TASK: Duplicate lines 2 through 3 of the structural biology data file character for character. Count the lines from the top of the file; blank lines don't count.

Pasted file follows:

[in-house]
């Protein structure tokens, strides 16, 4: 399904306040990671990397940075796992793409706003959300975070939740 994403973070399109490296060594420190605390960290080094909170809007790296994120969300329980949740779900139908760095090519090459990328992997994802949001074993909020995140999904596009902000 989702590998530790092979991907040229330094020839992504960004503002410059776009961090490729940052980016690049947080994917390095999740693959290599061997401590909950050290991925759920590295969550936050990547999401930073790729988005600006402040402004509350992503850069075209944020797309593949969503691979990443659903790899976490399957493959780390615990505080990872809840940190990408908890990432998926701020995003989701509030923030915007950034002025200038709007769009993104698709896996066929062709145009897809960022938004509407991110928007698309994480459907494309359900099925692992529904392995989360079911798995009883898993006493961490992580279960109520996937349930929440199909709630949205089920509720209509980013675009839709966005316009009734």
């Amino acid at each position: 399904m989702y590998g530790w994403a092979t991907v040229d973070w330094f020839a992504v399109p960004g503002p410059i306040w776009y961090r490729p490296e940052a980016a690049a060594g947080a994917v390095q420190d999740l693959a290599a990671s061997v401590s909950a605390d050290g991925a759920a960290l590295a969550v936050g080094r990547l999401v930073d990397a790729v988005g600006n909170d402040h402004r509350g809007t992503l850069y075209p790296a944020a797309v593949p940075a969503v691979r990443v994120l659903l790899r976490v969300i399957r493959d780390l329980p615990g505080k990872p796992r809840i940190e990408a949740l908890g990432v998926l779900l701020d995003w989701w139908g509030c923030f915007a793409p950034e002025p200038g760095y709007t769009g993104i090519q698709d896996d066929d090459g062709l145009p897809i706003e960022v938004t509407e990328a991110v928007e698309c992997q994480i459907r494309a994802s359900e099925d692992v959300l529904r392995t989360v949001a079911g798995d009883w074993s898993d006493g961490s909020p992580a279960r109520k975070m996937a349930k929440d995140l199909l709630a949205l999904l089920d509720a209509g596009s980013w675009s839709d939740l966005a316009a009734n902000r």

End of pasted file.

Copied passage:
């Protein structure tokens, strides 16, 4: 399904306040990671990397940075796992793409706003959300975070939740 994403973070399109490296060594420190605390960290080094909170809007790296994120969300329980949740779900139908760095090519090459990328992997994802949001074993909020995140999904596009902000 989702590998530790092979991907040229330094020839992504960004503002410059776009961090490729940052980016690049947080994917390095999740693959290599061997401590909950050290991925759920590295969550936050990547999401930073790729988005600006402040402004509350992503850069075209944020797309593949969503691979990443659903790899976490399957493959780390615990505080990872809840940190990408908890990432998926701020995003989701509030923030915007950034002025200038709007769009993104698709896996066929062709145009897809960022938004509407991110928007698309994480459907494309359900099925692992529904392995989360079911798995009883898993006493961490992580279960109520996937349930929440199909709630949205089920509720209509980013675009839709966005316009009734």
């Amino acid at each position: 399904m989702y590998g530790w994403a092979t991907v040229d973070w330094f020839a992504v399109p960004g503002p410059i306040w776009y961090r490729p490296e940052a980016a690049a060594g947080a994917v390095q420190d999740l693959a290599a990671s061997v401590s909950a605390d050290g991925a759920a960290l590295a969550v936050g080094r990547l999401v930073d990397a790729v988005g600006n909170d402040h402004r509350g809007t992503l850069y075209p790296a944020a797309v593949p940075a969503v691979r990443v994120l659903l790899r976490v969300i399957r493959d780390l329980p615990g505080k990872p796992r809840i940190e990408a949740l908890g990432v998926l779900l701020d995003w989701w139908g509030c923030f915007a793409p950034e002025p200038g760095y709007t769009g993104i090519q698709d896996d066929d090459g062709l145009p897809i706003e960022v938004t509407e990328a991110v928007e698309c992997q994480i459907r494309a994802s359900e099925d692992v959300l529904r392995t989360v949001a079911g798995d009883w074993s898993d006493g961490s909020p992580a279960r109520k975070m996937a349930k929440d995140l199909l709630a949205l999904l089920d509720a209509g596009s980013w675009s839709d939740l966005a316009a009734n902000r």